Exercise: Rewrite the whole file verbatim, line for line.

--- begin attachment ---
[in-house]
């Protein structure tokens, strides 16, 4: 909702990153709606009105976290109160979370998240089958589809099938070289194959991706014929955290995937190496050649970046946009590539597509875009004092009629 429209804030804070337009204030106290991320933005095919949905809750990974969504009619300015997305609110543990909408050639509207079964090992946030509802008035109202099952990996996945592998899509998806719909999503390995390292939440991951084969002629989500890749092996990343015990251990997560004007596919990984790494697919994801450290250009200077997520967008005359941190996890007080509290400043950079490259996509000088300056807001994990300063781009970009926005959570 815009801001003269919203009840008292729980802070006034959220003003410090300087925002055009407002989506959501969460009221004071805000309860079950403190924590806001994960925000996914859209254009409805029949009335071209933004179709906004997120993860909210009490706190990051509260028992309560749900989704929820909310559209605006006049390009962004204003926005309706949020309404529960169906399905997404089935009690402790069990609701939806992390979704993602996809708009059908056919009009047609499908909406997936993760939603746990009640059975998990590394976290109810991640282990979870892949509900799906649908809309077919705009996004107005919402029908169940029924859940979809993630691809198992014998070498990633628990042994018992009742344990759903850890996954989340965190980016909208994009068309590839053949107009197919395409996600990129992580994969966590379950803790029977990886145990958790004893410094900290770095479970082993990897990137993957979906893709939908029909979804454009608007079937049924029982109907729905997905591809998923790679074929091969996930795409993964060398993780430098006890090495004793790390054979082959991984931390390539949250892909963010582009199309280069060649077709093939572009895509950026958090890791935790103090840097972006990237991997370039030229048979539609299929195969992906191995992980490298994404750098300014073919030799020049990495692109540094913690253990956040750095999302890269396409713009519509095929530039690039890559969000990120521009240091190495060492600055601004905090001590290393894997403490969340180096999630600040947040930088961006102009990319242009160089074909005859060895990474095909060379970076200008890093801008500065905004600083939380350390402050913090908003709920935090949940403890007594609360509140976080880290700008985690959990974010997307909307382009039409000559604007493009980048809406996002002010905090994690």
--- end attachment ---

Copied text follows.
[in-house]
């Protein structure tokens, strides 16, 4: 909702990153709606009105976290109160979370998240089958589809099938070289194959991706014929955290995937190496050649970046946009590539597509875009004092009629 429209804030804070337009204030106290991320933005095919949905809750990974969504009619300015997305609110543990909408050639509207079964090992946030509802008035109202099952990996996945592998899509998806719909999503390995390292939440991951084969002629989500890749092996990343015990251990997560004007596919990984790494697919994801450290250009200077997520967008005359941190996890007080509290400043950079490259996509000088300056807001994990300063781009970009926005959570 815009801001003269919203009840008292729980802070006034959220003003410090300087925002055009407002989506959501969460009221004071805000309860079950403190924590806001994960925000996914859209254009409805029949009335071209933004179709906004997120993860909210009490706190990051509260028992309560749900989704929820909310559209605006006049390009962004204003926005309706949020309404529960169906399905997404089935009690402790069990609701939806992390979704993602996809708009059908056919009009047609499908909406997936993760939603746990009640059975998990590394976290109810991640282990979870892949509900799906649908809309077919705009996004107005919402029908169940029924859940979809993630691809198992014998070498990633628990042994018992009742344990759903850890996954989340965190980016909208994009068309590839053949107009197919395409996600990129992580994969966590379950803790029977990886145990958790004893410094900290770095479970082993990897990137993957979906893709939908029909979804454009608007079937049924029982109907729905997905591809998923790679074929091969996930795409993964060398993780430098006890090495004793790390054979082959991984931390390539949250892909963010582009199309280069060649077709093939572009895509950026958090890791935790103090840097972006990237991997370039030229048979539609299929195969992906191995992980490298994404750098300014073919030799020049990495692109540094913690253990956040750095999302890269396409713009519509095929530039690039890559969000990120521009240091190495060492600055601004905090001590290393894997403490969340180096999630600040947040930088961006102009990319242009160089074909005859060895990474095909060379970076200008890093801008500065905004600083939380350390402050913090908003709920935090949940403890007594609360509140976080880290700008985690959990974010997307909307382009039409000559604007493009980048809406996002002010905090994690």